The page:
Game 2: I mulliganed to five on the draw and never really got much going. Desmond's turn-two Tarmogoyf went all the way and he never really gave me any room to go off through any counters.

Game 3: I suspended a pair of Lotus Blooms on my first turn and played some artifacts and Ponder while I waited for the time counters to come off. Desmond played his third land, a tapped Breeding Pool, and passed as my Lotus Blooms were coming in. He let them both resolve and played a Hurkyl's Recall. I decided to go off and I sacrificed both Blooms and all my other artifacts. I used one mana for Spoils of the Vault naming Second Sunrise. I lost 18 life to the Spoils of the Vault. Then I used another three mana to play the Second Sunrise. I used one last mana to Reclaim my Second Sunrise. I burned down to 1 life and drew my card for my turn: Second Sunrise. I went off easily from here.

Hurkyl's Recall
Spoils of the Vault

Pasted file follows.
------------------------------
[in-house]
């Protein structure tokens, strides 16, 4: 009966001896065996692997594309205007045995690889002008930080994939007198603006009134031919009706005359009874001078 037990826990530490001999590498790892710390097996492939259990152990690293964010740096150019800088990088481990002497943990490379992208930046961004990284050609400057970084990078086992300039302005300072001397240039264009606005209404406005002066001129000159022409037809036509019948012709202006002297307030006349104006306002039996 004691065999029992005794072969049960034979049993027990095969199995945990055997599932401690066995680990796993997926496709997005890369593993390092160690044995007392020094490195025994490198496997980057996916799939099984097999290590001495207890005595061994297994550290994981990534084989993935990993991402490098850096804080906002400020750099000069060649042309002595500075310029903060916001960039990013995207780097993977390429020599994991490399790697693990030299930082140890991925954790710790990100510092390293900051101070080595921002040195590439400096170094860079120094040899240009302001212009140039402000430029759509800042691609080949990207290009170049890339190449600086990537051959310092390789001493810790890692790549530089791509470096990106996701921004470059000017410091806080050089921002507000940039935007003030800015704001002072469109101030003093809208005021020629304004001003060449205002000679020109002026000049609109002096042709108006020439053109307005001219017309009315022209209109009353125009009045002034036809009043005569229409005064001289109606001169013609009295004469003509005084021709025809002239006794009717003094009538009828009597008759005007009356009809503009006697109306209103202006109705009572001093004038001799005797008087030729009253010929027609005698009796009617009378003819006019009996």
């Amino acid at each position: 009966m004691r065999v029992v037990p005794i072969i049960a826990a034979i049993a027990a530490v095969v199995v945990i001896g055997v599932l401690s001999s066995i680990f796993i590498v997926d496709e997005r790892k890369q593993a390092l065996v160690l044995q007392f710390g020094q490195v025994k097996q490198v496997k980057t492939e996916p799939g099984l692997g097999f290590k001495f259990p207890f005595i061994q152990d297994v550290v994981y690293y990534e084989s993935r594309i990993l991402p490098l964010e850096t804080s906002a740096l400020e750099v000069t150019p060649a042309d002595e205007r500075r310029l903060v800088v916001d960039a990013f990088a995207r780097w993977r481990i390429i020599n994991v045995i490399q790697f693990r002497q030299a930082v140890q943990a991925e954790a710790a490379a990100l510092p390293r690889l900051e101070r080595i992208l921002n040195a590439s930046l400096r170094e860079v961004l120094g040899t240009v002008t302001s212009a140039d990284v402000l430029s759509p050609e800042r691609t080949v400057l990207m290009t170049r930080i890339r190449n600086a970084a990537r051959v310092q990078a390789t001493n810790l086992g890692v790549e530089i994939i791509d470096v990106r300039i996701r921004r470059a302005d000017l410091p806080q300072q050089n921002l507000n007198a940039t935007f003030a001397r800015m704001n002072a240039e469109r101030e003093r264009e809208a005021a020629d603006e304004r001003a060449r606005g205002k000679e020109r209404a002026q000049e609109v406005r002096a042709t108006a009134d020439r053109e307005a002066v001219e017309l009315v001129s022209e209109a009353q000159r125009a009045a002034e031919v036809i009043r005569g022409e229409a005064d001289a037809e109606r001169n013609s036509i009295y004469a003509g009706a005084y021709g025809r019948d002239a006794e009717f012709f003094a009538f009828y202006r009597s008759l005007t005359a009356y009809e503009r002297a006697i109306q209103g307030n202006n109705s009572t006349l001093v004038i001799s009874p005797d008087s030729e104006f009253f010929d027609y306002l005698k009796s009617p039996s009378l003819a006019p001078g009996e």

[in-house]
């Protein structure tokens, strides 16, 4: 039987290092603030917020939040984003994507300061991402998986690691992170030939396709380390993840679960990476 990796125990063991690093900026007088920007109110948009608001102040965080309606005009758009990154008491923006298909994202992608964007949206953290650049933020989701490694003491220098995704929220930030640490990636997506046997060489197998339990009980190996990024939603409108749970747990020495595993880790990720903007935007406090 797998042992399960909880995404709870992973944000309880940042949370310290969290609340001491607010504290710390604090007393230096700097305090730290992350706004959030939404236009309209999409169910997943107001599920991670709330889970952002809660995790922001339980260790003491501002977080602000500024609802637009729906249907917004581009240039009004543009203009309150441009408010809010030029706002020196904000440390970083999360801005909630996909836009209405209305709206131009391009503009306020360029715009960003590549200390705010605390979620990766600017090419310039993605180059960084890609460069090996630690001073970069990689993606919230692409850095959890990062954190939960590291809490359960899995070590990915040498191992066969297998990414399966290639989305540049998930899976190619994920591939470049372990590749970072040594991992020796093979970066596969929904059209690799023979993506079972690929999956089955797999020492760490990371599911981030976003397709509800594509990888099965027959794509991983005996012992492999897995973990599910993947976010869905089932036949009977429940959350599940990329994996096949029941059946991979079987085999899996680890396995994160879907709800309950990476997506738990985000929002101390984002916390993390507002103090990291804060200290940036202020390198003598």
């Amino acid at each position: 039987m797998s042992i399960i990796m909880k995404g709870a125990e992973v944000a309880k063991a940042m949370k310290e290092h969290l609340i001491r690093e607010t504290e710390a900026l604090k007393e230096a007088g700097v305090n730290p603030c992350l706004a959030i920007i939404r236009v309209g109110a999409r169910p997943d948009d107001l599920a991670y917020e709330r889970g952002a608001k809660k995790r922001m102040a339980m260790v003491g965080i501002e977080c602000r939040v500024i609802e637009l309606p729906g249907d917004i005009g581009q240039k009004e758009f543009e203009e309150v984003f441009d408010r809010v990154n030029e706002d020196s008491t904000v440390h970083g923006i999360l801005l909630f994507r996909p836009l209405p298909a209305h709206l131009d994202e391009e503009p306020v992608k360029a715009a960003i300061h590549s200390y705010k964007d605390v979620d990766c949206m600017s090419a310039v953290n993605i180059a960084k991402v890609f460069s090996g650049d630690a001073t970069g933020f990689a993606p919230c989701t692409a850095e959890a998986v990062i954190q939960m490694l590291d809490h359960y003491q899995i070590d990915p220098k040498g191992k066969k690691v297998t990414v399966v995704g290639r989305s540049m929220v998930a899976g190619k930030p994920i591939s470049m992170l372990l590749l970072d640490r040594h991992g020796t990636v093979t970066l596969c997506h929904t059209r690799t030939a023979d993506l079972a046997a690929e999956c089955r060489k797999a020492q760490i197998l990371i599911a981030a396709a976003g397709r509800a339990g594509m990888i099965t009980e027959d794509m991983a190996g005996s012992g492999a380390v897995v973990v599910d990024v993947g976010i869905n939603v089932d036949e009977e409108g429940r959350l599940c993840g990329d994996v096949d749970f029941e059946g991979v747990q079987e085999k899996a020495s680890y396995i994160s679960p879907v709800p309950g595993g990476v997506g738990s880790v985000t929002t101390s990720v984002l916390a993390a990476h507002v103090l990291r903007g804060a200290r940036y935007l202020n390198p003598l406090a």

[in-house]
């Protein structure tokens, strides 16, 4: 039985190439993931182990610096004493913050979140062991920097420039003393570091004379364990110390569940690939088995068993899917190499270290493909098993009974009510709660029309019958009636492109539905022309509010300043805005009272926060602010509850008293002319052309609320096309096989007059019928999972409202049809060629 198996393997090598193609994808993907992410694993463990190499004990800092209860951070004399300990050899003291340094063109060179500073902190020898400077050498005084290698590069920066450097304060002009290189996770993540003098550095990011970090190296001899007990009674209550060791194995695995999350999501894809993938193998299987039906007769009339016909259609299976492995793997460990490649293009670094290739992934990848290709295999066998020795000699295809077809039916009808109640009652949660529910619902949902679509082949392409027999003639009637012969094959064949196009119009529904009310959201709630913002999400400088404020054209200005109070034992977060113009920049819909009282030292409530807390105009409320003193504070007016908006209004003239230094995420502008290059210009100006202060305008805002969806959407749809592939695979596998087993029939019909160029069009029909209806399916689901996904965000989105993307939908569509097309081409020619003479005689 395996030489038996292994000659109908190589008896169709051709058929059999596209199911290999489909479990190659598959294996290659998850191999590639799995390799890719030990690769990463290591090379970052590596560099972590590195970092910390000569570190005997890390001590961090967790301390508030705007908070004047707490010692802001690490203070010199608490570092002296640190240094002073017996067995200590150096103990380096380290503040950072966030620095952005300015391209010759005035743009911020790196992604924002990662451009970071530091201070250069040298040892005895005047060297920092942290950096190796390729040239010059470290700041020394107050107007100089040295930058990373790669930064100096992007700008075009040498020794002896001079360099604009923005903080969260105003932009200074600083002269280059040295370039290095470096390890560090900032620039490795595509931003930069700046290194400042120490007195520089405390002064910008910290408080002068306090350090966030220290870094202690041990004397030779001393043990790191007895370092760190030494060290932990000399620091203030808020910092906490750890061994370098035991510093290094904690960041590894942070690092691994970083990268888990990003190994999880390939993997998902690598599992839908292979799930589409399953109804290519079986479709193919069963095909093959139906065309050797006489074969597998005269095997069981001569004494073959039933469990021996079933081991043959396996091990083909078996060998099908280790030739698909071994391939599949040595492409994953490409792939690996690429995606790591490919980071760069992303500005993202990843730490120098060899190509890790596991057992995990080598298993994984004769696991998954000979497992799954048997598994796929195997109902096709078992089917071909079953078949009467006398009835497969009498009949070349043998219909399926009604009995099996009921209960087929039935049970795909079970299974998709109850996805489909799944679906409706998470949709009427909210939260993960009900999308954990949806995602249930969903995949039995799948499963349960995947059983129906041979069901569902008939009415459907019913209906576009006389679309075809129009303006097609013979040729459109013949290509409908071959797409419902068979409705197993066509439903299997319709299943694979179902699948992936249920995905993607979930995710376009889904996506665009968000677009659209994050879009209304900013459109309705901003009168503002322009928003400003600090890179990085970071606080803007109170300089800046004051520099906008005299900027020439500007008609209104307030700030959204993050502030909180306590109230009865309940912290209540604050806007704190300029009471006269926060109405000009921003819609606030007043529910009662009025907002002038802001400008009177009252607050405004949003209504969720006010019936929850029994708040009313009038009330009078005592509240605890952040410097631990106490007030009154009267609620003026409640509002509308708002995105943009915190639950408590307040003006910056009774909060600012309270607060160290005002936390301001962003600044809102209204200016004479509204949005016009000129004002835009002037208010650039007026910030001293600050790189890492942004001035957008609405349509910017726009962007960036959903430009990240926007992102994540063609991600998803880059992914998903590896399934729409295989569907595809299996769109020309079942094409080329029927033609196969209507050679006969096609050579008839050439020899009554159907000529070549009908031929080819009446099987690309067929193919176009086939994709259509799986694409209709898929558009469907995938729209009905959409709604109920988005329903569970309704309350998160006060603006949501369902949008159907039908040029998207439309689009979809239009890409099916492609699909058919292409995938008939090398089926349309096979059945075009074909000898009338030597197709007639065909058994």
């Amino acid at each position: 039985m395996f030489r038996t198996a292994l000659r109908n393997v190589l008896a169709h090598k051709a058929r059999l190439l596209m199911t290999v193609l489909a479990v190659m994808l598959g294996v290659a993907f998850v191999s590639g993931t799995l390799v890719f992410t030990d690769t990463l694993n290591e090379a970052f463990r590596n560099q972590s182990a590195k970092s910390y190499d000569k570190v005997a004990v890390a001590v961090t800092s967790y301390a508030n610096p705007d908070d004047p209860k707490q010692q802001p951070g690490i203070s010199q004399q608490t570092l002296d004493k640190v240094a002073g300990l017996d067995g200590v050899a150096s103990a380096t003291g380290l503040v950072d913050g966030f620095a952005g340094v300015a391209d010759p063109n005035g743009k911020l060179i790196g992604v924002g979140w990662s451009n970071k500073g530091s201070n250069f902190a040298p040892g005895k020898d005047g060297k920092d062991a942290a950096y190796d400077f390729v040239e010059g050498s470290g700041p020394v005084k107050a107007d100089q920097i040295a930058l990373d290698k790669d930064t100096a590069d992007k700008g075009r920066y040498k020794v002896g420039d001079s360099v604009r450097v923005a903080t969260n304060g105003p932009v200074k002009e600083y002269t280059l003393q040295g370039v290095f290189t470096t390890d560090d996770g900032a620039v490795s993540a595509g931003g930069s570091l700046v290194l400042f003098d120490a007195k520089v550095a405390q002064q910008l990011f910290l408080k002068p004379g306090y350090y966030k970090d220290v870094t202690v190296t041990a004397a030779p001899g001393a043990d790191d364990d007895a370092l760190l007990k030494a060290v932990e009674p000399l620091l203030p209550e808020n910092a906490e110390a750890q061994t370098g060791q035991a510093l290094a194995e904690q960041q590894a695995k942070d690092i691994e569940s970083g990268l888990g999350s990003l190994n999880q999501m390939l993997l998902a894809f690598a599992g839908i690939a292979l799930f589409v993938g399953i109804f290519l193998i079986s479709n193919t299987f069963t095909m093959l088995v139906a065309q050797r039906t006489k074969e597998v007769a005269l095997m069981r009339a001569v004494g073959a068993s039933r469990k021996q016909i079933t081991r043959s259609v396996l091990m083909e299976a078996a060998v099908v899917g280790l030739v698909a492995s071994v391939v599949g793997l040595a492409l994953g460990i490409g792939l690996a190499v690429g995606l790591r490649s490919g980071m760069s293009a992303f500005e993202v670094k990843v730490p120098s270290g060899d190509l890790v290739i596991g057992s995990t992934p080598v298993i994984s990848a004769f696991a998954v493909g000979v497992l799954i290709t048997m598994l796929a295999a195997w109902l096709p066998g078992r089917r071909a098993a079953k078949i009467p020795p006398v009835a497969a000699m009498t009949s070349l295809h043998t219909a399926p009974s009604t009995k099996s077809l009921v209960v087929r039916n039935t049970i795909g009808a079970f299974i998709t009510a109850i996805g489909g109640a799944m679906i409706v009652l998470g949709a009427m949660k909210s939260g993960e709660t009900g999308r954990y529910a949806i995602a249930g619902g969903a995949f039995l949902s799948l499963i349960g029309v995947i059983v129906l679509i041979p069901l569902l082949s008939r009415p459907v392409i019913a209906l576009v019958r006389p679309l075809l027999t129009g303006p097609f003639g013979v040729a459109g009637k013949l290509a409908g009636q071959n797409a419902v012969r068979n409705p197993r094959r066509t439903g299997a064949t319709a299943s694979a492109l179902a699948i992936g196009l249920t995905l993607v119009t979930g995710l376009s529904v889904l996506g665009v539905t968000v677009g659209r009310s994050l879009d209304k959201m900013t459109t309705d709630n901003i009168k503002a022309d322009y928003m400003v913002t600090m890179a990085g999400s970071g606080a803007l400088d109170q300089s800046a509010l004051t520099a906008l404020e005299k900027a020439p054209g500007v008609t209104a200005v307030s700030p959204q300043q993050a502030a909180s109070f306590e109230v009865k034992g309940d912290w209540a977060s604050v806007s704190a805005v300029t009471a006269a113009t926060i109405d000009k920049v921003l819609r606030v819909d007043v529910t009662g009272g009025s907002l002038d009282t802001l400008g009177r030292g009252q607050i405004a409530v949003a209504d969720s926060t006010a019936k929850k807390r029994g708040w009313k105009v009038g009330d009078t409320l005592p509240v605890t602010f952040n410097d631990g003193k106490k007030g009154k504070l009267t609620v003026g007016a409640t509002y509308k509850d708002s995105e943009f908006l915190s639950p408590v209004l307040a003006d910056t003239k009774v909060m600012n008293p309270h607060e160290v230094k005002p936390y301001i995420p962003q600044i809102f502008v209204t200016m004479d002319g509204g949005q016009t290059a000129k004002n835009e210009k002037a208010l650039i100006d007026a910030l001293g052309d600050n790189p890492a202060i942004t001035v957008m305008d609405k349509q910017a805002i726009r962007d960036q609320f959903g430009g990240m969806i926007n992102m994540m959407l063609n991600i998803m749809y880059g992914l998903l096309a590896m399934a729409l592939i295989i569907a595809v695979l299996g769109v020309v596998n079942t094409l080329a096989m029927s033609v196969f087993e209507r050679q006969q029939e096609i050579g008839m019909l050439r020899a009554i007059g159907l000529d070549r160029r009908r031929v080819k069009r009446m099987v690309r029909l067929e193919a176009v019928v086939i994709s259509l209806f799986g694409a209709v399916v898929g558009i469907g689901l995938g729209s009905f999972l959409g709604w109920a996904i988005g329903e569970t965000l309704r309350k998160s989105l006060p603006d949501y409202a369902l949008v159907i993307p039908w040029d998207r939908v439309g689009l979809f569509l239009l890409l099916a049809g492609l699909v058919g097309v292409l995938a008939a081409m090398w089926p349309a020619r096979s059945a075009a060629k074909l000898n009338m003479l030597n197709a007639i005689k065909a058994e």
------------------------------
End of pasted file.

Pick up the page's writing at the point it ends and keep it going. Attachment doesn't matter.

Round 4 vs. Tomohiro Aridome
Some crazy deck I've never seen before with a lot of counterspells.

There's not much to say about this round. Game 1 he never tapped any mana on his own turn, and he eventually killed me with his Vendilion Clique. In Game 2 I had a very good draw, and I tried to go off on turn four with a hand that could play through two counterspells. He had three Annul in his hand, and I was out for the count.


Round 5 vs. Makihito Mihara

Game 1: Another world champion! Mihara is a very methodical player, and I respect how consistently well he plays. He won the play, and he was setting up to go off on turn four. I went off on turn three and we went on to Game 2.

Game 2: Mihara comboed me out on turn two. Not much I could do about that.

Game 3: I went off on turn three again. He showed me that he would have gone off the next turn. Not a particularly exciting match; my deck delivered while his faltered a bit in Game 1.



Round 6 vs. Sergey Egorov
Previous-Level Blue

Game 1: Sergey didn't speak much English. He seemed like a very nice fellow, and he played very well. He had the play and didn't give me any breathing room in the first game, I died to a Tarmogoyf after trying to go off and being met with four counterspells.